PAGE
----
By Jana Zvibleman
“Would you like to help us listen to the baby?” Melissa Cheyney asks 8-year-old Isaiah. “OK, push that button!”
As Isaiah carefully holds an ultrasound device against the pregnant belly of his mother, Amanda Wise, ocean-like sounds fill the bright, freshly painted living room. The eyes of Isaiah and his younger sisters and brother widen, as their father Jesse and Amanda exchange smiles.
“Lots of moving in there, huh?” laughs Cheyney, a certified midwife. “It won’t be long before you get to see your baby!”
The Wise family is among the 1 to 2 percent of Americans who make the choice to give birth at home. This would be the 367th homebirth that Cheyney has attended and one with significance for maternal health policy in Oregon and beyond. It is part of a statewide study led by Cheyney to document the impact of midwives in a health-care system that overwhelmingly favors giving birth in hospitals.
“Among the most wealthy countries, the United States now ranks 31st in infant mortality. The vast majority of our nation’s births are in hospitals, and about one-third of those are by Caesarean section. The World Health Organization recommends no more than 10 to 15 percent, so our rate is two to three times higher than what is considered safe. And yet, society maintains the myth that births at home are risky,” says Cheyney
As an Oregon State University anthropologist, Cheyney takes a participatory approach to her work. “My active practice is an immersion. Every client interview, every birth I attend, I am conducting primary research: witnessing, listening. It continues to add to my understanding of the enormous range of normal in human birth.”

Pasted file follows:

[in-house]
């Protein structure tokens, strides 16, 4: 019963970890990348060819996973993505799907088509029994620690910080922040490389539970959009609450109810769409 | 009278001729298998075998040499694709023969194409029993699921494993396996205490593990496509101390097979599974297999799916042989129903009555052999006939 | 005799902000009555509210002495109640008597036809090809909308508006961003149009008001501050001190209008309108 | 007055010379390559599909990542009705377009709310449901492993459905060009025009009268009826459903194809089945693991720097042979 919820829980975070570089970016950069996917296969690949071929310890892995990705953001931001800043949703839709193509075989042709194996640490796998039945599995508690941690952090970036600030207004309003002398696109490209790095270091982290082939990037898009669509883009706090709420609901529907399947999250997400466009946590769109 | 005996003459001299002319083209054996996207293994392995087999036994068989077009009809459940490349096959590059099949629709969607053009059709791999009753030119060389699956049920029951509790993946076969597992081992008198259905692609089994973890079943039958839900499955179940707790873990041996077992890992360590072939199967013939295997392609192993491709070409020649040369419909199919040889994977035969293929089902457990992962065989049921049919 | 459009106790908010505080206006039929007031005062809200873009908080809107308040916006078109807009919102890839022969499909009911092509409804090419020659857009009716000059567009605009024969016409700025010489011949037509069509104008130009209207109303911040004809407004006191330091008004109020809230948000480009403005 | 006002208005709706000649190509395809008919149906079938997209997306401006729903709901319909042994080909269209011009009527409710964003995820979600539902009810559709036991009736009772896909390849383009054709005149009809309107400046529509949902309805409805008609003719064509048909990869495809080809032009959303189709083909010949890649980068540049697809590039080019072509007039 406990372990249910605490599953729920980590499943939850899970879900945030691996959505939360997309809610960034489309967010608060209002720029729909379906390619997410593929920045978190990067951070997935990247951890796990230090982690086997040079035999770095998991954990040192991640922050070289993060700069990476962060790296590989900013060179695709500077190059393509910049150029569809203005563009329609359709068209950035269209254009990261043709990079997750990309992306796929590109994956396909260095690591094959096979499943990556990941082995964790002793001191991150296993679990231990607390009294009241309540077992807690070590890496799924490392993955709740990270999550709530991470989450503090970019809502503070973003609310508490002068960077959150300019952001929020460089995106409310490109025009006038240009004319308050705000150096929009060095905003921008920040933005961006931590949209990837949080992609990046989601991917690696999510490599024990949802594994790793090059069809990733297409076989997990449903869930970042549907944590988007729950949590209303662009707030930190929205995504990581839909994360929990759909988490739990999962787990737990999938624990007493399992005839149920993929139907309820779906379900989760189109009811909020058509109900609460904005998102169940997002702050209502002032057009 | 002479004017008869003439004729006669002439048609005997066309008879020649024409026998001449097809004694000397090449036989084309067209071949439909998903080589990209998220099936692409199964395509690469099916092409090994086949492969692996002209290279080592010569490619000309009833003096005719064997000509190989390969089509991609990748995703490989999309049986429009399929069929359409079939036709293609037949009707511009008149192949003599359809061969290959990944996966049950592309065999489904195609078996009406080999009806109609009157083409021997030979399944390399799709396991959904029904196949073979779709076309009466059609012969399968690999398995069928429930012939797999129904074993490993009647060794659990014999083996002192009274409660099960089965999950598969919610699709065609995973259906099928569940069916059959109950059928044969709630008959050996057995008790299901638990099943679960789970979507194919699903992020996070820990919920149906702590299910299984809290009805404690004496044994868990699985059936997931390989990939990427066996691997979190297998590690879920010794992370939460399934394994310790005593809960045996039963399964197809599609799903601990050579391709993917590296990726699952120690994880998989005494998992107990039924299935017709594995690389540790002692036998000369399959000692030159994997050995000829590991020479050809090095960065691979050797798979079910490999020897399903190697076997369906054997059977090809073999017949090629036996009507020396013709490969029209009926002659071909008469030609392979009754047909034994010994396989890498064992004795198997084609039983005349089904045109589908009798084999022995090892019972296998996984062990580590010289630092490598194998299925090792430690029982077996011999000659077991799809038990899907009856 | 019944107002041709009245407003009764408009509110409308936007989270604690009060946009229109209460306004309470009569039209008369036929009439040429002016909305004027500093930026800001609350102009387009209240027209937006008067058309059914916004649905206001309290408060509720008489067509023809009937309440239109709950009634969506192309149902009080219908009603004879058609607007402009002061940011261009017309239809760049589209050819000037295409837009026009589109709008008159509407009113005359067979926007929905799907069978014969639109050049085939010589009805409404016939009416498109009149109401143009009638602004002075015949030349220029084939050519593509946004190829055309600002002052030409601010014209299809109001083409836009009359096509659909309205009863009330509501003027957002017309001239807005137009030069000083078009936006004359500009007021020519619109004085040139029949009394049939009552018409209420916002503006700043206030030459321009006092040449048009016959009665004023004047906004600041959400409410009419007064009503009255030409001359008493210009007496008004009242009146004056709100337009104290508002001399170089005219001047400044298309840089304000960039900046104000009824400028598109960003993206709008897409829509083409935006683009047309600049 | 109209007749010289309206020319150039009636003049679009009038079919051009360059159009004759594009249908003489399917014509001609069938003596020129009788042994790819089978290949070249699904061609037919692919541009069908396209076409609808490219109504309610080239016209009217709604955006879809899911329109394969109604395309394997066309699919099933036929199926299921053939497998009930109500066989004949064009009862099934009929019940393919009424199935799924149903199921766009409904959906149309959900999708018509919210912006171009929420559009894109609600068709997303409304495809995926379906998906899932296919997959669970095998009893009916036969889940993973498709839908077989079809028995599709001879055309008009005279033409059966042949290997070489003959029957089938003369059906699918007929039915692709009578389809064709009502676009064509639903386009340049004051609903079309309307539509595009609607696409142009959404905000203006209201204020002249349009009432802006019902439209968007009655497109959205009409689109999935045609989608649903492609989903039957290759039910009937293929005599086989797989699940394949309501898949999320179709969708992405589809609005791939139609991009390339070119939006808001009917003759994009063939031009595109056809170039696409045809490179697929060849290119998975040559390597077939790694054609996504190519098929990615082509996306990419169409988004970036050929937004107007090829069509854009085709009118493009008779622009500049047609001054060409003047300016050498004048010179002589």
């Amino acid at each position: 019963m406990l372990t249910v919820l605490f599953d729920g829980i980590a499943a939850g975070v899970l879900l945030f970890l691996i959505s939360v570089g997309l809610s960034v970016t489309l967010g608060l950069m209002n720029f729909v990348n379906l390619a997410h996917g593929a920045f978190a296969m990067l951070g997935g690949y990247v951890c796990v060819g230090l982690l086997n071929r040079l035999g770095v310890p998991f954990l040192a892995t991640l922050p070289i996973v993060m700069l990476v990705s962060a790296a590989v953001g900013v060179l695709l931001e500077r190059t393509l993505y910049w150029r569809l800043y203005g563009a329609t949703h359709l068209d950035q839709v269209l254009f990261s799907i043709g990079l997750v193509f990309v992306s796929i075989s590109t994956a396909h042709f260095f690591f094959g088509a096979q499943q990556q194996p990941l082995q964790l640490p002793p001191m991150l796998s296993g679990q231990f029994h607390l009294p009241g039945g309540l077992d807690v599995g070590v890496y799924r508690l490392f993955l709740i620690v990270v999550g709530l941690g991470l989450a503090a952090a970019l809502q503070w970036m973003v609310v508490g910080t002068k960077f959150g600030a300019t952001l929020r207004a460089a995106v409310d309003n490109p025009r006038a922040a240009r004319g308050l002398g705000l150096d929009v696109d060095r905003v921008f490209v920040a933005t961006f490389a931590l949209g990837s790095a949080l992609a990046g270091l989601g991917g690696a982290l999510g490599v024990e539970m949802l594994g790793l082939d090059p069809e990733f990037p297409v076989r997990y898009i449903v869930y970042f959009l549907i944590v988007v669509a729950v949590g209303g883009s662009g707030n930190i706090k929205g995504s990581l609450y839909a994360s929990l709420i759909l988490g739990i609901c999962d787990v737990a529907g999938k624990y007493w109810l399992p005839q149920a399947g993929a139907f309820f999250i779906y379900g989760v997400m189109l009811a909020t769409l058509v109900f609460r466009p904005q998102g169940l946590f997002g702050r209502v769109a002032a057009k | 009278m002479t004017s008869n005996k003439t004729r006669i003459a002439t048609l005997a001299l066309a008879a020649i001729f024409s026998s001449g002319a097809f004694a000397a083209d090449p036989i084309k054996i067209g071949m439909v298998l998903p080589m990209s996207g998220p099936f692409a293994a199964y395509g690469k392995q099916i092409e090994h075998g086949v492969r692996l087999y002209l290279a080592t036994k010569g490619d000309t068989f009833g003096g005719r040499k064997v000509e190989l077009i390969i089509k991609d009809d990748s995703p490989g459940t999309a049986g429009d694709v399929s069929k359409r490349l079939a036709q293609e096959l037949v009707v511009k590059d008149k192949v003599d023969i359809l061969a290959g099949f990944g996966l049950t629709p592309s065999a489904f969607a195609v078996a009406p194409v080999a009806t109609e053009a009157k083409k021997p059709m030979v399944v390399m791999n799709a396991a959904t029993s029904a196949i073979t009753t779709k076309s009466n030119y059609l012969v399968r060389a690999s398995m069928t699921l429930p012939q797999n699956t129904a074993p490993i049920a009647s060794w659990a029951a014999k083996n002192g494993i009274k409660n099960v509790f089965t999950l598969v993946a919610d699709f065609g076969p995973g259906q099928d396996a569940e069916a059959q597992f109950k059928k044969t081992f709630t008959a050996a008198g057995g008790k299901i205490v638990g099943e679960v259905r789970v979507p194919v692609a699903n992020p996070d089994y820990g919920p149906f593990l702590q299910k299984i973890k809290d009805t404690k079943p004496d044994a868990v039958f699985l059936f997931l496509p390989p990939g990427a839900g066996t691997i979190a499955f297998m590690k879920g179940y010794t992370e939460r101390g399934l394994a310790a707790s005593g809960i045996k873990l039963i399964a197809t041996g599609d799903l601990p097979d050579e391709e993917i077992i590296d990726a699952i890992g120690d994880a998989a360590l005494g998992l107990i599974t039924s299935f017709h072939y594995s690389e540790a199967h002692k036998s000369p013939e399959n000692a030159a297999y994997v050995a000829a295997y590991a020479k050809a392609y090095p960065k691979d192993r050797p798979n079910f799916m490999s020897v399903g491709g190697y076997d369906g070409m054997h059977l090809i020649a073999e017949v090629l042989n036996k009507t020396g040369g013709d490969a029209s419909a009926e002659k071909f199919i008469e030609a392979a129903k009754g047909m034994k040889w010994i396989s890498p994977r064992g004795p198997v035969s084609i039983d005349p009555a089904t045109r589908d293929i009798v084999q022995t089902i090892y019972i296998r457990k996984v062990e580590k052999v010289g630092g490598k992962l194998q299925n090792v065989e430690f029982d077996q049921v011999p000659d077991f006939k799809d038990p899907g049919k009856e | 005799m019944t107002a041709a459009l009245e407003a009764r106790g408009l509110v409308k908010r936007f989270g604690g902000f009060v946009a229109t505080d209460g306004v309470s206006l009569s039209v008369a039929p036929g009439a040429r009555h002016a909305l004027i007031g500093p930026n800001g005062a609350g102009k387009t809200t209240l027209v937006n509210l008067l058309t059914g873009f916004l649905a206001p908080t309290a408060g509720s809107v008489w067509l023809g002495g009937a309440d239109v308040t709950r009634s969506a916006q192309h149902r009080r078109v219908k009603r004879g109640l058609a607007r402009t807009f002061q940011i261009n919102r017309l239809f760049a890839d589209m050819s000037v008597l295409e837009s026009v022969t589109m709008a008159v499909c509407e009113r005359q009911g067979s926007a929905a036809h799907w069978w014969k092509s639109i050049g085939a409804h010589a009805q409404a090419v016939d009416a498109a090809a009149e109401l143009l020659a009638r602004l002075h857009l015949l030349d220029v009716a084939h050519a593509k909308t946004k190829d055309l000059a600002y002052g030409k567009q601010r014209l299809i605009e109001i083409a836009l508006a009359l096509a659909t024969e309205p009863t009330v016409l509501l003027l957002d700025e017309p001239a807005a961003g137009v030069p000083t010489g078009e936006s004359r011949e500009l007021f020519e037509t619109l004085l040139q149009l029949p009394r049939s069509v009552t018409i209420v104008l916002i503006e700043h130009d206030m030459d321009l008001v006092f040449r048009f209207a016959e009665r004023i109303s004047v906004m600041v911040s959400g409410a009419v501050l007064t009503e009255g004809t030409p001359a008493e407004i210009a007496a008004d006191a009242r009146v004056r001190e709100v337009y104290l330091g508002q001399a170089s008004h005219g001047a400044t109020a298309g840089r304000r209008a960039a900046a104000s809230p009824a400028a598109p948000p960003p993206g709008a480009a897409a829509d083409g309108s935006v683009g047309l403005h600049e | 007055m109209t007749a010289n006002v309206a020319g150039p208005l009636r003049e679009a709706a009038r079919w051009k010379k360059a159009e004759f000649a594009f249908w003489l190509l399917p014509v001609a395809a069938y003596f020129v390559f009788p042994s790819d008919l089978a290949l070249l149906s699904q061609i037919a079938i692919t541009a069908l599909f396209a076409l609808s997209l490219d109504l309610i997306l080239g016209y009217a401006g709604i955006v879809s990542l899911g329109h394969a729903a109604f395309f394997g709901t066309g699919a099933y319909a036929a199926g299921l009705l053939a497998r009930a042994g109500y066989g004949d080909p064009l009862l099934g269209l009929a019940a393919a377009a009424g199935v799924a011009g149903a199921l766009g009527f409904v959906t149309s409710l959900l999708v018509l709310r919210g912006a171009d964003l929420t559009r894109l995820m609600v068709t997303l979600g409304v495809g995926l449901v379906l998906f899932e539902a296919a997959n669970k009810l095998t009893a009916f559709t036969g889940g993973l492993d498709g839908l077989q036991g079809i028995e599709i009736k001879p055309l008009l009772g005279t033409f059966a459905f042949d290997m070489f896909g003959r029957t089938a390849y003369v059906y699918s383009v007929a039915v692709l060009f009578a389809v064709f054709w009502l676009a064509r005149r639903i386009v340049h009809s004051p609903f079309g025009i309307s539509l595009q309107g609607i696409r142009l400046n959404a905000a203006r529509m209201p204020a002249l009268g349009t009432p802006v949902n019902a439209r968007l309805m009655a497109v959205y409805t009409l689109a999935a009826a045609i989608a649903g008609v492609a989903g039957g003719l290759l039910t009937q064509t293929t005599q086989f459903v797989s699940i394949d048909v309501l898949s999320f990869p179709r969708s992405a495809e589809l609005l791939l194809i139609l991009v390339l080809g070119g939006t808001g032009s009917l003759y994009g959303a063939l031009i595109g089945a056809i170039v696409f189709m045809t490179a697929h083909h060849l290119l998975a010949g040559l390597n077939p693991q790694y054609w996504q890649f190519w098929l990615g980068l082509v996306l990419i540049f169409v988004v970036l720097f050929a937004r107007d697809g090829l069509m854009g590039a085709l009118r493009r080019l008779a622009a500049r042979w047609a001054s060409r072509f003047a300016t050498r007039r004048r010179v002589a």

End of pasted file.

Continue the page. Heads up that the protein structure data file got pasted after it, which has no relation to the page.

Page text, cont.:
Cheyney accepts 10 to 20 clients a year in her midwifery practice. At each prenatal visit, she conducts examinations and provides information about birthing options, offering guidance as families make their own choices. She is certified in neonatal resuscitation and is able to administer anti-hemorrhagics and other medications that help to make childbirth safer.
Her goal is to inform medical educators and to support consumer protection and choice. She and her co-researchers in the Oregon Midwives Study will identify how midwifery education and licensure may be modified to optimize safe, affordable and high-quality services.
“The Oregon Midwives Study is part of a larger, nationwide prospective study, and we are already compiling an enormous database of sound scientific data,” she says. “We are looking at over 100 variables for each birth and will have a sample size of close to 20,000 deliveries by the end of this data collection cycle.”
Cheyney has consulted with policymakers in Indiana, Idaho and Oregon as they deliberate on issues of legalization and licensure for midwives. In Oregon she has testified at hearings held by the Oregon Health Licensing Agency on changing licensure from voluntary to mandatory.
As the political process winds on, the pregnancies at the heart of Cheyney’s work come to term at their own pace. On May 29, Amanda Wise gave birth to Evan Judah (9 lbs., 10 oz.) without complications in a waterbirth tub, a specially designed warm-water pool. He was the first of the five Wise children born at home.